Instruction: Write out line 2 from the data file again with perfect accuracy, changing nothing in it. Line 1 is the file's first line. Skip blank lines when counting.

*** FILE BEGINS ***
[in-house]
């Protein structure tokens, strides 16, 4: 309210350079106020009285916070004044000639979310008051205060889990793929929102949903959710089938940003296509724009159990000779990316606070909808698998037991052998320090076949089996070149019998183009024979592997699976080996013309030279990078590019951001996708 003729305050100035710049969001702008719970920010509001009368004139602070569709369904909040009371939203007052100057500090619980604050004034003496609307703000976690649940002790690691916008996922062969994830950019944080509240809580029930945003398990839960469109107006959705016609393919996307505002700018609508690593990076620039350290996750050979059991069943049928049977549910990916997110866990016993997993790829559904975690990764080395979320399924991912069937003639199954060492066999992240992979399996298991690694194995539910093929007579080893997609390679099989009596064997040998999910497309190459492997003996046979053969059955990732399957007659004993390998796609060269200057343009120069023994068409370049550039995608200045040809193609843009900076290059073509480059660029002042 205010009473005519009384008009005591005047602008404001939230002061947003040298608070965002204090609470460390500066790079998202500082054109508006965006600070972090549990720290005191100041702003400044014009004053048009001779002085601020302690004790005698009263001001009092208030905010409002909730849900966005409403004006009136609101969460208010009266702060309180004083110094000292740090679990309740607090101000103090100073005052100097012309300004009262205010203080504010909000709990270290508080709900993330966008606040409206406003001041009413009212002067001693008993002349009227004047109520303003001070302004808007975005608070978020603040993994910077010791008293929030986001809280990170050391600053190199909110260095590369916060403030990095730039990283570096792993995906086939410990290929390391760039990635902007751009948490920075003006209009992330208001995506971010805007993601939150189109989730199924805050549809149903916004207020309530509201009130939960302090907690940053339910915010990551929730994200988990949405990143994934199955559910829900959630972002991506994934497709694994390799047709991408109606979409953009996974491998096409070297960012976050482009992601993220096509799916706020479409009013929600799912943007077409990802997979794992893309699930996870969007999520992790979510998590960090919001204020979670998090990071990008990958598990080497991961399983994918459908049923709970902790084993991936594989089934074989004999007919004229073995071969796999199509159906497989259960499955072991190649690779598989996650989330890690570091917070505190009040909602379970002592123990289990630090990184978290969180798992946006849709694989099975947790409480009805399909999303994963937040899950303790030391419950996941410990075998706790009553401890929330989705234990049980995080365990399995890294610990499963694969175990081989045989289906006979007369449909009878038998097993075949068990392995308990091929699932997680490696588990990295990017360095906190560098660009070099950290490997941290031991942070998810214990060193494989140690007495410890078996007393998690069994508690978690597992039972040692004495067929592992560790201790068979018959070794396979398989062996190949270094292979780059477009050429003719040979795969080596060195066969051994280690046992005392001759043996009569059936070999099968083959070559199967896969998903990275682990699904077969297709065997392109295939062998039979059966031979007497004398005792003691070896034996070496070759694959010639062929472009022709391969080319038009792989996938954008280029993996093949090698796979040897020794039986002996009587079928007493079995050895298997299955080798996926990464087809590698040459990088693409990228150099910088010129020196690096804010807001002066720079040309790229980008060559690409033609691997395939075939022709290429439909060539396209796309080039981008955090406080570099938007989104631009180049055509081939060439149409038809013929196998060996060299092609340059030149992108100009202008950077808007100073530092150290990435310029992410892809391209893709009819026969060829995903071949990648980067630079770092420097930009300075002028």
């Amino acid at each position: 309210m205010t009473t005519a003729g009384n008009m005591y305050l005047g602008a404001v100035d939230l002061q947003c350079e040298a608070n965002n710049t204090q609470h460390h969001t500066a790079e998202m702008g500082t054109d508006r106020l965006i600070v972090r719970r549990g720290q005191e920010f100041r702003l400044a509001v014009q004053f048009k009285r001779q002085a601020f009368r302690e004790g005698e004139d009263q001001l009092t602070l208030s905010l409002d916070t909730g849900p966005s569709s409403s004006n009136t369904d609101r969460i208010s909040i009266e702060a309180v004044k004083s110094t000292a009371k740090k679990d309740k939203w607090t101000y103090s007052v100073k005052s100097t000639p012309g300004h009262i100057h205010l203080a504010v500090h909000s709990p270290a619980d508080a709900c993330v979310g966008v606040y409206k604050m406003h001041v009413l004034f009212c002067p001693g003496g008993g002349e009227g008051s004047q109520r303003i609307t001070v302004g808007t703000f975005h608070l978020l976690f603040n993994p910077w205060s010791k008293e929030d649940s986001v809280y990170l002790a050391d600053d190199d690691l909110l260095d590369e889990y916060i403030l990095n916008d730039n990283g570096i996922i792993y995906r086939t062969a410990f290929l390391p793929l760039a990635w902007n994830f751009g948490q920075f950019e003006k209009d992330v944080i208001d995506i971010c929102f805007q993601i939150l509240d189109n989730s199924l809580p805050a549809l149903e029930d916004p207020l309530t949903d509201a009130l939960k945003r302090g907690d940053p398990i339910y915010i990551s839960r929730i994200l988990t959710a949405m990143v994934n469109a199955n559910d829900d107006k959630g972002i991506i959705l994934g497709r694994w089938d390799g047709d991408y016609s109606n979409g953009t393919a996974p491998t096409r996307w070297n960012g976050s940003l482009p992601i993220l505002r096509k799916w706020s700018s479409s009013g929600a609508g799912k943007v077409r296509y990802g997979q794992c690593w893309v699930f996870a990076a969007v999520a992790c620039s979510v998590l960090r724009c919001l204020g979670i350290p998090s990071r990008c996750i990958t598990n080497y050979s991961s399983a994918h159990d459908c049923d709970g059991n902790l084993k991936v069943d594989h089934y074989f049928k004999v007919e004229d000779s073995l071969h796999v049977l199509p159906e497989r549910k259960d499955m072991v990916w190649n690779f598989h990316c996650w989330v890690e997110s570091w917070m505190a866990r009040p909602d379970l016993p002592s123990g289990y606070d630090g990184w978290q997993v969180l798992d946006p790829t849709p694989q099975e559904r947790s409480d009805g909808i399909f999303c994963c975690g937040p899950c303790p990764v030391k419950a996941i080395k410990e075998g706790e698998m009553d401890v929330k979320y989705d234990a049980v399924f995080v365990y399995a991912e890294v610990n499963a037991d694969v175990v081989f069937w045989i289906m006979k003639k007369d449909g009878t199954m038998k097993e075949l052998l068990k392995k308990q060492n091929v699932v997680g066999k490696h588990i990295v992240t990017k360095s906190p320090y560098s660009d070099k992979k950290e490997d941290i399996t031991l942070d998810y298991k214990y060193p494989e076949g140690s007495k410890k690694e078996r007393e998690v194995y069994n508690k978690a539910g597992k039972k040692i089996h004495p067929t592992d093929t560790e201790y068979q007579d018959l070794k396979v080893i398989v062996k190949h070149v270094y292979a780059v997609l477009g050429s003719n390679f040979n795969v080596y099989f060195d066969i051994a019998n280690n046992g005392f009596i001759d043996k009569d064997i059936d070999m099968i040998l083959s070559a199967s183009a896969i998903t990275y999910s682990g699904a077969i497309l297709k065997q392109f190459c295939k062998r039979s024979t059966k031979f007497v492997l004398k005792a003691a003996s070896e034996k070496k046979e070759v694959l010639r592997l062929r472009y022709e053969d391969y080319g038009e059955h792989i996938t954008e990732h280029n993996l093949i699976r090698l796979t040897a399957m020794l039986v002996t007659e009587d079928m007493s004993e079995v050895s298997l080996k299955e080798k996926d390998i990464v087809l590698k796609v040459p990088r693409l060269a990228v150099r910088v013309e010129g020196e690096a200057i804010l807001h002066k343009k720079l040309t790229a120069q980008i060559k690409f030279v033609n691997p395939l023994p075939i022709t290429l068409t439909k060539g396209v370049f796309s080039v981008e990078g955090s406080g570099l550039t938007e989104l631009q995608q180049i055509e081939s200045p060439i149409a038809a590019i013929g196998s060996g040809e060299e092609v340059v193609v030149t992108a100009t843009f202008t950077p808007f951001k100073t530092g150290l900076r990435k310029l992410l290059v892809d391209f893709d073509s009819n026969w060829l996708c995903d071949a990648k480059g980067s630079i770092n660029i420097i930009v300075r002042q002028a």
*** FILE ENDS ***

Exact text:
């Protein structure tokens, strides 16, 4: 309210350079106020009285916070004044000639979310008051205060889990793929929102949903959710089938940003296509724009159990000779990316606070909808698998037991052998320090076949089996070149019998183009024979592997699976080996013309030279990078590019951001996708 003729305050100035710049969001702008719970920010509001009368004139602070569709369904909040009371939203007052100057500090619980604050004034003496609307703000976690649940002790690691916008996922062969994830950019944080509240809580029930945003398990839960469109107006959705016609393919996307505002700018609508690593990076620039350290996750050979059991069943049928049977549910990916997110866990016993997993790829559904975690990764080395979320399924991912069937003639199954060492066999992240992979399996298991690694194995539910093929007579080893997609390679099989009596064997040998999910497309190459492997003996046979053969059955990732399957007659004993390998796609060269200057343009120069023994068409370049550039995608200045040809193609843009900076290059073509480059660029002042 205010009473005519009384008009005591005047602008404001939230002061947003040298608070965002204090609470460390500066790079998202500082054109508006965006600070972090549990720290005191100041702003400044014009004053048009001779002085601020302690004790005698009263001001009092208030905010409002909730849900966005409403004006009136609101969460208010009266702060309180004083110094000292740090679990309740607090101000103090100073005052100097012309300004009262205010203080504010909000709990270290508080709900993330966008606040409206406003001041009413009212002067001693008993002349009227004047109520303003001070302004808007975005608070978020603040993994910077010791008293929030986001809280990170050391600053190199909110260095590369916060403030990095730039990283570096792993995906086939410990290929390391760039990635902007751009948490920075003006209009992330208001995506971010805007993601939150189109989730199924805050549809149903916004207020309530509201009130939960302090907690940053339910915010990551929730994200988990949405990143994934199955559910829900959630972002991506994934497709694994390799047709991408109606979409953009996974491998096409070297960012976050482009992601993220096509799916706020479409009013929600799912943007077409990802997979794992893309699930996870969007999520992790979510998590960090919001204020979670998090990071990008990958598990080497991961399983994918459908049923709970902790084993991936594989089934074989004999007919004229073995071969796999199509159906497989259960499955072991190649690779598989996650989330890690570091917070505190009040909602379970002592123990289990630090990184978290969180798992946006849709694989099975947790409480009805399909999303994963937040899950303790030391419950996941410990075998706790009553401890929330989705234990049980995080365990399995890294610990499963694969175990081989045989289906006979007369449909009878038998097993075949068990392995308990091929699932997680490696588990990295990017360095906190560098660009070099950290490997941290031991942070998810214990060193494989140690007495410890078996007393998690069994508690978690597992039972040692004495067929592992560790201790068979018959070794396979398989062996190949270094292979780059477009050429003719040979795969080596060195066969051994280690046992005392001759043996009569059936070999099968083959070559199967896969998903990275682990699904077969297709065997392109295939062998039979059966031979007497004398005792003691070896034996070496070759694959010639062929472009022709391969080319038009792989996938954008280029993996093949090698796979040897020794039986002996009587079928007493079995050895298997299955080798996926990464087809590698040459990088693409990228150099910088010129020196690096804010807001002066720079040309790229980008060559690409033609691997395939075939022709290429439909060539396209796309080039981008955090406080570099938007989104631009180049055509081939060439149409038809013929196998060996060299092609340059030149992108100009202008950077808007100073530092150290990435310029992410892809391209893709009819026969060829995903071949990648980067630079770092420097930009300075002028």